Mark Spare a Kansas Native, in his final year of Veterinary School and Kansas State University and will be writing a few columns to benefit our readers and their pets.
Like clock-work, every year we are greeted by many million eight-legged creatures as we complete our daily tasks around the house, in the fields, and in the pastures of Kansas. Some readers may immediately think of spiders, but the creature I am referring to is the tick. Growing up in southwest Kansas, I didn’t have much experience with these (parasites), but during the time that my family has spent at school in Manhattan, I have become very familiar with this very interesting member of our environment. The thing about studying ticks is that they may be small, but once you start, they tend to suck you in!
Kansas is home to many different types of ticks including the American Dog tick (Dermacentor variabilis), the Lone Star tick (Amblyomma americanum), the Brown Dog tick (Rhipecephalus sanguineus), the Gulf coast tick (Amblyomma maculatum), and several others. Obviously because of their names, you can tell that ticks are quite picky about their targets for blood meals…if only it were that easy; then we could simply only have yellow labs in the areas where the Brown dog tick is found and keep Irish wolfhounds in areas where the American dog tick is found; think of the money we would save on pet tick prevention.
In actuality, each species of ticks of Kansas have their own nuances regarding their blood meal targets, the pathogens they carry, their environment, and their behavior. First importance however is the basics.
Ticks are obligate blood feeders, meaning they cannot survive without obtaining a blood meal. However, because of their unique methods of survival, some species of ticks may be able to survive up to eighteen months without a blood meal. To get their meals, ticks must hitch a ride on another organism, these can include, snakes, turtles, birds, small mammals, cows, horses, dogs, cats, and people. Ticks cannot run, fly, or jump, so they have instead mastered the art of the ambush in an act referred to as questing. When a tick “quests,” he or she crawls to the top of a blade of grass or the edge of a leaf on a tree or bush, holds on and extends their front two legs waving them around until they hook their unsuspecting target. The front legs are home to the tick’s sensory Howler’s organs, they are able to hone into vibrations, and carbon dioxide emitted by their target.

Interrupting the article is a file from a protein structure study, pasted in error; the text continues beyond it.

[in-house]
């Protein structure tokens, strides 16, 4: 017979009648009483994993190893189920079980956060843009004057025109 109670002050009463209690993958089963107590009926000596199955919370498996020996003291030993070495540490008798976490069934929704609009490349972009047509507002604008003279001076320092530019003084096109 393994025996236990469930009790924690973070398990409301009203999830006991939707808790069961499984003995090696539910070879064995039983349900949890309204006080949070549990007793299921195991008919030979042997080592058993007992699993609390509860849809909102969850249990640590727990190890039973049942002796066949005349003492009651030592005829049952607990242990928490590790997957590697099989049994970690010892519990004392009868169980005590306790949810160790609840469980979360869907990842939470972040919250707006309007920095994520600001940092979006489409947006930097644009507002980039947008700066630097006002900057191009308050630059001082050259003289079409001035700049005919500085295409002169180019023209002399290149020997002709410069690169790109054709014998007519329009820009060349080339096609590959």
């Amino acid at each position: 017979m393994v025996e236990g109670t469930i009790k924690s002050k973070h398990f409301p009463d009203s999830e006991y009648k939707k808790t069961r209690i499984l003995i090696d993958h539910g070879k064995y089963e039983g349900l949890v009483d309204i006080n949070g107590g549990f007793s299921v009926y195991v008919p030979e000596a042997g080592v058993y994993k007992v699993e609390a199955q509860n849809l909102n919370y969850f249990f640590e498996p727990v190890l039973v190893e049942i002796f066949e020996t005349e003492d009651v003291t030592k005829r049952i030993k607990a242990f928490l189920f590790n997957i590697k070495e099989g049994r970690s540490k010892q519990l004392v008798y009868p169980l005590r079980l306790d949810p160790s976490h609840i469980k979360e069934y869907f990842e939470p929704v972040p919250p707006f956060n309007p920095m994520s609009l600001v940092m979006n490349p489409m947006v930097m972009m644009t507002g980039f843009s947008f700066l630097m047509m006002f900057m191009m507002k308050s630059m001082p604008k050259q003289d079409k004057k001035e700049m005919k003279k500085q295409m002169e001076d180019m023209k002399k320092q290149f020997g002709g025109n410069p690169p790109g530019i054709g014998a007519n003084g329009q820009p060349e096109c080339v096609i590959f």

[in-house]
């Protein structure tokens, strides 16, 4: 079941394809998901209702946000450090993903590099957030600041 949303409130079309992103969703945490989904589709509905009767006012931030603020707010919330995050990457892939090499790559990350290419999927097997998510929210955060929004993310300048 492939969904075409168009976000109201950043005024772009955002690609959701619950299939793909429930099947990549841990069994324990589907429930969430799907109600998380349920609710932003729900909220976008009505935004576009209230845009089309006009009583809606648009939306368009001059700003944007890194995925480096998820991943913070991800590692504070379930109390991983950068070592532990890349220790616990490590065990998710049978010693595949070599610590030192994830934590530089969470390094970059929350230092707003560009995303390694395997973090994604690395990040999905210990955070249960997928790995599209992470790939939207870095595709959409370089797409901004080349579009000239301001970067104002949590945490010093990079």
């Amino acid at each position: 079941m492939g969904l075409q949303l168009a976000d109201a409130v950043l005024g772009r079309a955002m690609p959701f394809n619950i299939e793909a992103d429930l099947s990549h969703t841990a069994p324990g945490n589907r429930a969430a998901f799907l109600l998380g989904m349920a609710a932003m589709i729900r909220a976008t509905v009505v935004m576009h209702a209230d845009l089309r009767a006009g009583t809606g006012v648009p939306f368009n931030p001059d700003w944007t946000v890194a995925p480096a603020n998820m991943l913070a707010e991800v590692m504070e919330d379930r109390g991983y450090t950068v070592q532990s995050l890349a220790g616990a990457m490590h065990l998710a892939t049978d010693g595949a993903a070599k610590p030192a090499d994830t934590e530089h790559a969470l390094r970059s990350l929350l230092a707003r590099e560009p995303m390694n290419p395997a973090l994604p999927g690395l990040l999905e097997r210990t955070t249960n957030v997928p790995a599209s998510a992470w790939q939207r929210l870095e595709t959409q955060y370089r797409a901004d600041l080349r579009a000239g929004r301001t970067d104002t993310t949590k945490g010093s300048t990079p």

Once attached, they crawl to a secure spot on the host where they can burrow into the skin and begin to feed. Ticks feed by exchanging copious amounts of saliva with the blood of their host. Components of the saliva help maintain attachment and facilitate digestion; it is this exchange that ultimately allows for the tick to pass infections to their host. These infections may be bacterial or viral, and all are unique in the time it takes for transmission to occur. These transmission times can be found on the Center for Disease Control (CDC) website, but generally a tick must be attached for 24 hours or more to transmit an infective dose of a disease. For this reason, the best defense is to remember to check for ticks every time you return from the outside and remove ticks immediately. Give special considerations to children that may not be thorough at checking themselves and indoor-outdoor pets as they may bring ticks inside which can locate hosts inside the home. Fine-point tweezers and commercial tick keys are good for removal, but chemical methods such as nail polish remover, essential oils, or burning ticks should be avoided.
By Mark Spare